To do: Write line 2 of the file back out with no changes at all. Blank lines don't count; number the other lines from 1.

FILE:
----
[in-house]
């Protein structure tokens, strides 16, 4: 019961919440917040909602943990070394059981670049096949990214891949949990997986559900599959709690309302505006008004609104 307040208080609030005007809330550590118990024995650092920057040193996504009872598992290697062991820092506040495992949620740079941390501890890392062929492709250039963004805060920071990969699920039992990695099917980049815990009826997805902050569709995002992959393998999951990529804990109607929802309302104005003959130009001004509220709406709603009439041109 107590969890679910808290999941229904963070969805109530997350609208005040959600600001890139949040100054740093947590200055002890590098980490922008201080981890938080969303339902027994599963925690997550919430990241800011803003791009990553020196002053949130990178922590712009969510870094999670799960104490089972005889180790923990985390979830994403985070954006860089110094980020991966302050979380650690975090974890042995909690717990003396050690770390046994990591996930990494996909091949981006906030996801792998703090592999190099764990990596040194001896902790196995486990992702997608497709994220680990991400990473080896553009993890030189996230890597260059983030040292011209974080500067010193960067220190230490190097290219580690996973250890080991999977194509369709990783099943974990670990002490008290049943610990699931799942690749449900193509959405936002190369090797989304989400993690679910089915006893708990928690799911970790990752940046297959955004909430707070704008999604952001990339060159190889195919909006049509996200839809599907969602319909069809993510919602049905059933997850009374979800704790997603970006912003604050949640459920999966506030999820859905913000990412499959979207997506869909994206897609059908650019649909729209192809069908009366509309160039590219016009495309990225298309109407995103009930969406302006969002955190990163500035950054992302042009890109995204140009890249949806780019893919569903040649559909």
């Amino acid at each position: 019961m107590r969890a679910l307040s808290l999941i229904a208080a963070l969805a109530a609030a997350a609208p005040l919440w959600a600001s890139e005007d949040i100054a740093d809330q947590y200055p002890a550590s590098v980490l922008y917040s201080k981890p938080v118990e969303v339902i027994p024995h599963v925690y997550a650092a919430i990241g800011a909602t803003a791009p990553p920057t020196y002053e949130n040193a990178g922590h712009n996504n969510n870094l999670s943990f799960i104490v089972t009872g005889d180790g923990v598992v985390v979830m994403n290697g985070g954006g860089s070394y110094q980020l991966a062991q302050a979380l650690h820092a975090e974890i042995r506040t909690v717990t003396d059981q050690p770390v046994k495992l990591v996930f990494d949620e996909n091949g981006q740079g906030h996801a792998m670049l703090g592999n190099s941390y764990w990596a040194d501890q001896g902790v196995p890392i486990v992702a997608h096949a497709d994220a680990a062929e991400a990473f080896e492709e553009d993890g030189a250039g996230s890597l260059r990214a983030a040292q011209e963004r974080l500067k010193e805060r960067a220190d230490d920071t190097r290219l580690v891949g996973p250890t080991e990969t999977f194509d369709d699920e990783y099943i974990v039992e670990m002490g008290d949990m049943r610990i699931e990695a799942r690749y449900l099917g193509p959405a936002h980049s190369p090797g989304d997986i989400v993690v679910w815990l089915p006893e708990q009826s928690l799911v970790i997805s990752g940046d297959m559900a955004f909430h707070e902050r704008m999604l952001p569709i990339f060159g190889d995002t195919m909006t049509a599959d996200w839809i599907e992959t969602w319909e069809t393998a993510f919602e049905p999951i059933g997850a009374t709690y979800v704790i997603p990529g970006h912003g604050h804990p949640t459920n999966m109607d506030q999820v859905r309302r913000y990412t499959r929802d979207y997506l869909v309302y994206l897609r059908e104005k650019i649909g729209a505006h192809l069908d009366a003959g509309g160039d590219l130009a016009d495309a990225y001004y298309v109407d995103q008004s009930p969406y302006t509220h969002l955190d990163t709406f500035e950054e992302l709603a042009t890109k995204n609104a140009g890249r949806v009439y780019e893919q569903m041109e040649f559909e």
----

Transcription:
């Protein structure tokens, strides 16, 4: 019961919440917040909602943990070394059981670049096949990214891949949990997986559900599959709690309302505006008004609104 307040208080609030005007809330550590118990024995650092920057040193996504009872598992290697062991820092506040495992949620740079941390501890890392062929492709250039963004805060920071990969699920039992990695099917980049815990009826997805902050569709995002992959393998999951990529804990109607929802309302104005003959130009001004509220709406709603009439041109 107590969890679910808290999941229904963070969805109530997350609208005040959600600001890139949040100054740093947590200055002890590098980490922008201080981890938080969303339902027994599963925690997550919430990241800011803003791009990553020196002053949130990178922590712009969510870094999670799960104490089972005889180790923990985390979830994403985070954006860089110094980020991966302050979380650690975090974890042995909690717990003396050690770390046994990591996930990494996909091949981006906030996801792998703090592999190099764990990596040194001896902790196995486990992702997608497709994220680990991400990473080896553009993890030189996230890597260059983030040292011209974080500067010193960067220190230490190097290219580690996973250890080991999977194509369709990783099943974990670990002490008290049943610990699931799942690749449900193509959405936002190369090797989304989400993690679910089915006893708990928690799911970790990752940046297959955004909430707070704008999604952001990339060159190889195919909006049509996200839809599907969602319909069809993510919602049905059933997850009374979800704790997603970006912003604050949640459920999966506030999820859905913000990412499959979207997506869909994206897609059908650019649909729209192809069908009366509309160039590219016009495309990225298309109407995103009930969406302006969002955190990163500035950054992302042009890109995204140009890249949806780019893919569903040649559909």